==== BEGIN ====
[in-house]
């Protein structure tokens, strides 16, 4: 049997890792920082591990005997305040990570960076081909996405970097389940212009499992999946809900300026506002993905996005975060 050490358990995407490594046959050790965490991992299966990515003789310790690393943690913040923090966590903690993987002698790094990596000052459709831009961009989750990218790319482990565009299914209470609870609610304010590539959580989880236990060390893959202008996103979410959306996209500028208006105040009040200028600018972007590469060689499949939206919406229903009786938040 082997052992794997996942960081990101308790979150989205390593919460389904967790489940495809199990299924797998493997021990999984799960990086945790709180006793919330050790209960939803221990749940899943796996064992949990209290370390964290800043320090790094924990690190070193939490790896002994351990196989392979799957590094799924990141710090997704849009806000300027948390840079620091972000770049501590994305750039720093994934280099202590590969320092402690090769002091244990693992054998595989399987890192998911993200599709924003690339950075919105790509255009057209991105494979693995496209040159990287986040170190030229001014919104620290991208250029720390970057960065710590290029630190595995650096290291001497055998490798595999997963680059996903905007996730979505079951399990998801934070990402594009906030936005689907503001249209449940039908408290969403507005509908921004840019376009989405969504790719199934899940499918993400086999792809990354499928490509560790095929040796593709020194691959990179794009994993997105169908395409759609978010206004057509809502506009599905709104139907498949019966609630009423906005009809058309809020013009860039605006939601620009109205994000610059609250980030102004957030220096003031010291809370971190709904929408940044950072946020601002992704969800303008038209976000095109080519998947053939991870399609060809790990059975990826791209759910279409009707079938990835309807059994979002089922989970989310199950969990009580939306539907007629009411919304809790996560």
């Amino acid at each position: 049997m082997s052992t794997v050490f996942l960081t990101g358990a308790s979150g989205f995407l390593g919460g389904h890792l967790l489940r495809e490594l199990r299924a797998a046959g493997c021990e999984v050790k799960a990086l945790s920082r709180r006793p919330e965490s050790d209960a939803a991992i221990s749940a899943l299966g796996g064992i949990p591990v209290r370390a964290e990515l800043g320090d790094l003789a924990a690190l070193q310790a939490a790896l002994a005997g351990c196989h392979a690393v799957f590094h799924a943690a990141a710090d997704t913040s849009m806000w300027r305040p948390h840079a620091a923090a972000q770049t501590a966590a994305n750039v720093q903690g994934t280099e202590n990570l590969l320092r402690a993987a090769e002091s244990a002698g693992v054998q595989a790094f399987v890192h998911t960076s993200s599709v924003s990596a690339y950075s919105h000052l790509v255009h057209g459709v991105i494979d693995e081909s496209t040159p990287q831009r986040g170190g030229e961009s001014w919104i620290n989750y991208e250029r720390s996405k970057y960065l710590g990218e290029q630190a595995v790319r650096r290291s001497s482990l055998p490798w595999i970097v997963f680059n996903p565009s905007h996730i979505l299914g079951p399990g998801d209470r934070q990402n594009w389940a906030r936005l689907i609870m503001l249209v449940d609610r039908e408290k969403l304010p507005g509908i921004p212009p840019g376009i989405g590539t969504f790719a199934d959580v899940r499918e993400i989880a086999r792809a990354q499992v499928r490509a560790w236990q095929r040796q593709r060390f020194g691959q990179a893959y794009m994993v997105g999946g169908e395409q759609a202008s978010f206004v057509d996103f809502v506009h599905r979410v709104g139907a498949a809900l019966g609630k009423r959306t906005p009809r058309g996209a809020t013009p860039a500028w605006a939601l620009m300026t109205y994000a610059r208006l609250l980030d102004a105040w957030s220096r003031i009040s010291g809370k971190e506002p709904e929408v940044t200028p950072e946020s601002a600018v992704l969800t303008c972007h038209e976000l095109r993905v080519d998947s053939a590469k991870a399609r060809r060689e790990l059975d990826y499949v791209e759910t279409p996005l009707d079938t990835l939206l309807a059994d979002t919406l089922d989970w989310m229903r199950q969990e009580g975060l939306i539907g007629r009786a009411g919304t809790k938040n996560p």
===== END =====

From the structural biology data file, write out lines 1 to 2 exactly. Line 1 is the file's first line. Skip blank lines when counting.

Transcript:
[in-house]
């Protein structure tokens, strides 16, 4: 049997890792920082591990005997305040990570960076081909996405970097389940212009499992999946809900300026506002993905996005975060 050490358990995407490594046959050790965490991992299966990515003789310790690393943690913040923090966590903690993987002698790094990596000052459709831009961009989750990218790319482990565009299914209470609870609610304010590539959580989880236990060390893959202008996103979410959306996209500028208006105040009040200028600018972007590469060689499949939206919406229903009786938040 082997052992794997996942960081990101308790979150989205390593919460389904967790489940495809199990299924797998493997021990999984799960990086945790709180006793919330050790209960939803221990749940899943796996064992949990209290370390964290800043320090790094924990690190070193939490790896002994351990196989392979799957590094799924990141710090997704849009806000300027948390840079620091972000770049501590994305750039720093994934280099202590590969320092402690090769002091244990693992054998595989399987890192998911993200599709924003690339950075919105790509255009057209991105494979693995496209040159990287986040170190030229001014919104620290991208250029720390970057960065710590290029630190595995650096290291001497055998490798595999997963680059996903905007996730979505079951399990998801934070990402594009906030936005689907503001249209449940039908408290969403507005509908921004840019376009989405969504790719199934899940499918993400086999792809990354499928490509560790095929040796593709020194691959990179794009994993997105169908395409759609978010206004057509809502506009599905709104139907498949019966609630009423906005009809058309809020013009860039605006939601620009109205994000610059609250980030102004957030220096003031010291809370971190709904929408940044950072946020601002992704969800303008038209976000095109080519998947053939991870399609060809790990059975990826791209759910279409009707079938990835309807059994979002089922989970989310199950969990009580939306539907007629009411919304809790996560």